Spider Silk Sound System #ASA186

OTTAWA, Ontario, May 16, 2024 – The best microphone in the world might have an unexpected source: spider silk. Spiders weave webs to trap their insect snacks, but the sticky strands also help spiders hear. Unlike human eardrums and conventional microphones that detect sound pressure waves, spider silk responds to changes in the velocities of air particles as they are thrust about by a sound field. This sound velocity detection method remains largely underexplored compared to pressure sensing, but it holds great potential for high-sensitivity, long-distance sound detection.

Researchers from Binghamton University investigated how spiders listen to their environments through webs. They found the webs match the acoustic particle velocity for a wide range of sound frequencies. Ronald Miles will present their work Thursday, May 16, at 10:00 a.m. EDT as part of a joint meeting of the Acoustical Society of America and the Canadian Acoustical Association, running May 13-17 at the Shaw Centre located in downtown Ottawa, Ontario, Canada.

“Most insects that can hear sound use fine hairs or their antennae, which don’t respond to sound pressure,” said Miles, a professor of mechanical engineering. “Instead, these thin structures respond to the motion of the air in a sound field. I wondered how to make an engineered device that would also be able to respond to sound-driven airflow. We tried various man-made fibers that were very thin, but they were also very fragile and difficult to work with. Then, Dr. Jian Zhou was walking in our campus nature preserve and saw a spiderweb blowing in the breeze. He thought spider silk might be a great thing to try.”

Before building such a device, the team had to prove spiderwebs truly responded to sound-driven airflow. To test this hypothesis, they simply opened their lab windows to observe the Larinioides sclopetarius, or bridge spiders, that call the windowsills home. They played sound ranging from 1 Hz to 50 kHz for the spiders and measured the spider silk motion with a laser vibrometer. They found the sound-induced velocity of the silk was the same as the particles in the air surrounding it, confirming the mechanism that these spiders use to detect their prey.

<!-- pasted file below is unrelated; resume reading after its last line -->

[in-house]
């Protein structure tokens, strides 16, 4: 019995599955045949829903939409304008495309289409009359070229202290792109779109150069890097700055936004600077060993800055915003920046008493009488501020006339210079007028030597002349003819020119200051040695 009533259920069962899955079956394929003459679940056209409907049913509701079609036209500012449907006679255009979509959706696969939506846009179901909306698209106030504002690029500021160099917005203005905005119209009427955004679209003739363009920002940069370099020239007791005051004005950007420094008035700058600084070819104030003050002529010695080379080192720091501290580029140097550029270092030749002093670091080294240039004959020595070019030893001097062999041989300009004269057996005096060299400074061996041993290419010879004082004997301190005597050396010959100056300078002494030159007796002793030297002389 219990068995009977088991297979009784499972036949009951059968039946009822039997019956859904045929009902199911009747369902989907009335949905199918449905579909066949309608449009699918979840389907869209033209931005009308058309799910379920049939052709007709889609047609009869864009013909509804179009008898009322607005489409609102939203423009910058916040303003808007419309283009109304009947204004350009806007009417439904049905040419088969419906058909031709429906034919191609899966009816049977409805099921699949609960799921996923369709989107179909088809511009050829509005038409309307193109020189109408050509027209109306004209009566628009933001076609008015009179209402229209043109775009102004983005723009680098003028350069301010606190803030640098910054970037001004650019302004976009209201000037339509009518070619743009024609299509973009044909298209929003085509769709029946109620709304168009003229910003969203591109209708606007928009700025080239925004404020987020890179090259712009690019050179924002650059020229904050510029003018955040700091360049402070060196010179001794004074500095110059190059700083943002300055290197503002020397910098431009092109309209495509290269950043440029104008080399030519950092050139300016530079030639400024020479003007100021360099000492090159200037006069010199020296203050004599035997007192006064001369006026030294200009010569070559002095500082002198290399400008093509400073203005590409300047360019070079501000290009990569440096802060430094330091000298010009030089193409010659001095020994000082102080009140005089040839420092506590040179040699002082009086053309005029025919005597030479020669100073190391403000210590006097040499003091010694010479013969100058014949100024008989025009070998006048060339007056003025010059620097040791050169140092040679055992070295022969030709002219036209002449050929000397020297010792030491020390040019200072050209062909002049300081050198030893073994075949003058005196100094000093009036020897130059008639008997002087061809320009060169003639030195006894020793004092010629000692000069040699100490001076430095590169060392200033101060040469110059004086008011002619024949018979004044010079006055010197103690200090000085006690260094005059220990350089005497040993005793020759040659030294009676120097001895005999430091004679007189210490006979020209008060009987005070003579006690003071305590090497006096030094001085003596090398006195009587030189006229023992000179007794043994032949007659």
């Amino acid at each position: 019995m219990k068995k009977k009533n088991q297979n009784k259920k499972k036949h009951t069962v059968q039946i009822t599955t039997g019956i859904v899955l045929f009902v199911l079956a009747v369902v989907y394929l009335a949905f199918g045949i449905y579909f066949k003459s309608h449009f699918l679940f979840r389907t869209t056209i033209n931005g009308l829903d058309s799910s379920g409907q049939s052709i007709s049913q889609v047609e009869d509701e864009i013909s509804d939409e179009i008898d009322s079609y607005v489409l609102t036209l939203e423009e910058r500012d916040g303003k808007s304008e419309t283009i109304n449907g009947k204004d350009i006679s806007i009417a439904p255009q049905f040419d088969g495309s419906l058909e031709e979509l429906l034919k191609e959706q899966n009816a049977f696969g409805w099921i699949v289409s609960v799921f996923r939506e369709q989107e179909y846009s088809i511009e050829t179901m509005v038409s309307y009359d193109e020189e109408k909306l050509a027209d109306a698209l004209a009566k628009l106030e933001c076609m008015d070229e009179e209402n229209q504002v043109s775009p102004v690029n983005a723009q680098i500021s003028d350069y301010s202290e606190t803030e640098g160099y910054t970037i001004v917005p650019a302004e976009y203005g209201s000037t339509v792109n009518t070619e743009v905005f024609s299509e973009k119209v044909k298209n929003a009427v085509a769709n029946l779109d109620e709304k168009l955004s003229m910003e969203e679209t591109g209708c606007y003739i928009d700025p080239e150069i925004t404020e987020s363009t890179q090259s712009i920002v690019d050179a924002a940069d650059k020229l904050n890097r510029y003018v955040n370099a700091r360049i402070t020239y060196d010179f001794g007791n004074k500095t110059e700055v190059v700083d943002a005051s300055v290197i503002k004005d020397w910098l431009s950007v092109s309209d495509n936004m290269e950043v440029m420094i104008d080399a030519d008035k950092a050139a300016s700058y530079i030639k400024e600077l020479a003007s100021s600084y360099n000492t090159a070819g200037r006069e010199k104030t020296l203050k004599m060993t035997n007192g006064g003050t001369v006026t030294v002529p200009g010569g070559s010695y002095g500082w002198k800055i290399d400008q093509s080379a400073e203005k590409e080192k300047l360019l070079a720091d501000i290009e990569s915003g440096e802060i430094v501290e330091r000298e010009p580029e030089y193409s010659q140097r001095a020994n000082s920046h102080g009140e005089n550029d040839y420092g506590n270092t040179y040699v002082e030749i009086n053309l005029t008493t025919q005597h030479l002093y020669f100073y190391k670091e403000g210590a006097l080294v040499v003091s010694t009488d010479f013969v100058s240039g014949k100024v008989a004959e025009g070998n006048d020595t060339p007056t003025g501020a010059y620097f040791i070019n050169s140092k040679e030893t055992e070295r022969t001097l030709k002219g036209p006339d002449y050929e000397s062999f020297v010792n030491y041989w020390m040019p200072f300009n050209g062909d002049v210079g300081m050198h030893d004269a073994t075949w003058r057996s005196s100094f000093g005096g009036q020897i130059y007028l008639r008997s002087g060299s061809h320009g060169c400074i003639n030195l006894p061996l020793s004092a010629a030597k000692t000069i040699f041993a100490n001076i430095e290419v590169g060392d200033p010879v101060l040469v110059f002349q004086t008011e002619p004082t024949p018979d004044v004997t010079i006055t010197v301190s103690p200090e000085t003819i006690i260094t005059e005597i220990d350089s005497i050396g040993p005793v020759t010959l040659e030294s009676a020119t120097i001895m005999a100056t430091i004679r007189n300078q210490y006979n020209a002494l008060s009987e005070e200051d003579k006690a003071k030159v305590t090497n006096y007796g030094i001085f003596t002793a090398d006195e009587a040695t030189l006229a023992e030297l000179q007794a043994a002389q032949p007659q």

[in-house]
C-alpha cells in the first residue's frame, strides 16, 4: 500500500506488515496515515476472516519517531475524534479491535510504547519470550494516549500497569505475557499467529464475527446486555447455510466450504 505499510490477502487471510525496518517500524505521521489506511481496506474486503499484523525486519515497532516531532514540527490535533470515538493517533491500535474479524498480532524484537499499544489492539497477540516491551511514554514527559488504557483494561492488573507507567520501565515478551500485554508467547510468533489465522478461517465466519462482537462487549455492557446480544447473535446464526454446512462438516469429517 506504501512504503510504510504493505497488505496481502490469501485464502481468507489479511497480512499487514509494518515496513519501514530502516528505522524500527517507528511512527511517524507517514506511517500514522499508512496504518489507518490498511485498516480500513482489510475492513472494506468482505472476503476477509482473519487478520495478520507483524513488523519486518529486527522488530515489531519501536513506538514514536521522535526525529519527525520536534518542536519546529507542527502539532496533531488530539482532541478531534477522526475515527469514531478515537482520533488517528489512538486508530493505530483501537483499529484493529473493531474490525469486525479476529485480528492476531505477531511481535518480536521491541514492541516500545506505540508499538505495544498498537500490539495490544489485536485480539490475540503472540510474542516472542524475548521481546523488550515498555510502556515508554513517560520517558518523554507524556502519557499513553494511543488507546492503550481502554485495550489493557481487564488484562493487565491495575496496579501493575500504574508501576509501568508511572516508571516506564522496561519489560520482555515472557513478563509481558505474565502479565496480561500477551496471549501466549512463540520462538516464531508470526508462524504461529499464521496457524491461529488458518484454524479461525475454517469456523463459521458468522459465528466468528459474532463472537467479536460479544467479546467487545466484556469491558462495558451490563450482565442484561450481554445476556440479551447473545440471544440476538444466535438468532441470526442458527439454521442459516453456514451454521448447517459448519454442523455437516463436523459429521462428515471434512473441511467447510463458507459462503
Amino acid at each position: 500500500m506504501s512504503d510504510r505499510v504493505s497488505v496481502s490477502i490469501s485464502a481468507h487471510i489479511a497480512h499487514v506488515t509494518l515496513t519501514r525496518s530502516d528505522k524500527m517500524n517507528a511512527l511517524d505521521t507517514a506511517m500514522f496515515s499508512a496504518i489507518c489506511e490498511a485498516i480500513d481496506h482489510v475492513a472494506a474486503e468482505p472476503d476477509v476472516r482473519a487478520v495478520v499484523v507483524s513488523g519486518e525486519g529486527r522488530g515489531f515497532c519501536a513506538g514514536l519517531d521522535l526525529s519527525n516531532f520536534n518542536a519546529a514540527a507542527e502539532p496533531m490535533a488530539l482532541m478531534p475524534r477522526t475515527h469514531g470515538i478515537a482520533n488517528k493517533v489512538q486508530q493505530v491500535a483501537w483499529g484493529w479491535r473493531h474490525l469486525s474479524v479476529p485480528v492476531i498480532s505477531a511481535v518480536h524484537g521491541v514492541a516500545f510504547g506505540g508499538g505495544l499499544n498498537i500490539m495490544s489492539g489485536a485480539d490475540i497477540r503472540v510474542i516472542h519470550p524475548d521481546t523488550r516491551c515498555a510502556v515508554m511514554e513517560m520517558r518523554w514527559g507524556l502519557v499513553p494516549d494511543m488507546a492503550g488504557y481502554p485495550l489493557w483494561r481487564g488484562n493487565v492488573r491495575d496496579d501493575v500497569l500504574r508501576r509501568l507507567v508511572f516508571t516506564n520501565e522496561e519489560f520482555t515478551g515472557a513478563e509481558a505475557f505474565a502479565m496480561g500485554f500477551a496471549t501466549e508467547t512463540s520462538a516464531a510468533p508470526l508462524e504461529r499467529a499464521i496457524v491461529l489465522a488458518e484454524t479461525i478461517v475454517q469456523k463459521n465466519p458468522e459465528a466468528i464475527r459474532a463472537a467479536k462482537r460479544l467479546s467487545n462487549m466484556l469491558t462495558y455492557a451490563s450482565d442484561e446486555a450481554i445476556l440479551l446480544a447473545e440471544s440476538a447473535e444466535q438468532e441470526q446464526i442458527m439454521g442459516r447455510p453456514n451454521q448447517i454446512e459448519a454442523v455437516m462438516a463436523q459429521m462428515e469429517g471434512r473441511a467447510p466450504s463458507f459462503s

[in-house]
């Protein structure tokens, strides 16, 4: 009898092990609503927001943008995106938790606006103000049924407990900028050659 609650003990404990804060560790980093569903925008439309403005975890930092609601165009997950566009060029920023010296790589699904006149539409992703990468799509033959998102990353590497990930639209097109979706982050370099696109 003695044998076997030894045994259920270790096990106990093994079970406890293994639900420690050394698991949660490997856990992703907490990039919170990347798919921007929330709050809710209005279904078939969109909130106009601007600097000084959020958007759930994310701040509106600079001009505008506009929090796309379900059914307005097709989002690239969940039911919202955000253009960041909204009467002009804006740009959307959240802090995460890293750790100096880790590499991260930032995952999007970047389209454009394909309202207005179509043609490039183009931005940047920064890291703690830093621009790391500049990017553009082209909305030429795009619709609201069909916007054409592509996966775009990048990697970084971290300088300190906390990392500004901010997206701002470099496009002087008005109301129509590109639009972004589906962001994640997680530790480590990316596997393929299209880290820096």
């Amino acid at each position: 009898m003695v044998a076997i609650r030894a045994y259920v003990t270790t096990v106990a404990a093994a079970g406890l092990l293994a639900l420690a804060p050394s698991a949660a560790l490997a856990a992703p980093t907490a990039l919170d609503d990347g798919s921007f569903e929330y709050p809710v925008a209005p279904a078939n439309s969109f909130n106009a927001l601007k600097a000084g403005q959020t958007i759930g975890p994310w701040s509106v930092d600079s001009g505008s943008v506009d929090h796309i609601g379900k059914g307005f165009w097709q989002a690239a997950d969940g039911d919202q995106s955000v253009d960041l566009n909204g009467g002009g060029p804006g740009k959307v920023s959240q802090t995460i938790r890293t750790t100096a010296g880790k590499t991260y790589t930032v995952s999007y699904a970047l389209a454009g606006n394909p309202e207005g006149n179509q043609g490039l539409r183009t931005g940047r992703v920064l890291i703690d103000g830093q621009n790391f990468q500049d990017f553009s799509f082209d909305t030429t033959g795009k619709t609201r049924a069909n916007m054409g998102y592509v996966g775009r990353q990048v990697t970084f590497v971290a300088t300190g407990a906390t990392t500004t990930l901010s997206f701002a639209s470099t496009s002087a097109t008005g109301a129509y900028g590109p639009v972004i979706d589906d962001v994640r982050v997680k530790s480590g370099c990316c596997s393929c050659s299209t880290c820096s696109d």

“Because spider silk is, of course, created by spiders, it isn’t practical to incorporate it into the billions of microphones that are made each year,” said Miles. “It does, however, teach us a lot about what mechanical properties are desirable in a microphone and may inspire entirely new designs.”



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The Acoustical Society of America is the premier international scientific society in acoustics devoted to the science and technology of sound. Its 7,000 members worldwide represent a broad spectrum of the study of acoustics. ASA publications include The Journal of the Acoustical Society of America (the world’s leading journal on acoustics), JASA Express Letters, Proceedings of Meetings on Acoustics, Acoustics Today magazine, books, and standards on acoustics. The society also holds two major scientific meetings each year. See https://acousticalsociety.org/


  • fosters communication among people working in all areas of acoustics in Canada
  • promotes the growth and practical application of knowledge in acoustics
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  • is an umbrella organization through which general issues in education, employment and research can be addressed at a national and multidisciplinary level

The CAA is a member society of the International Institute of Noise Control Engineering (I-INCE) and the International Commission for Acoustics (ICA) and is an affiliate society of the International Institute of Acoustics and Vibration (IIAV). Visit https://caa-aca.ca/


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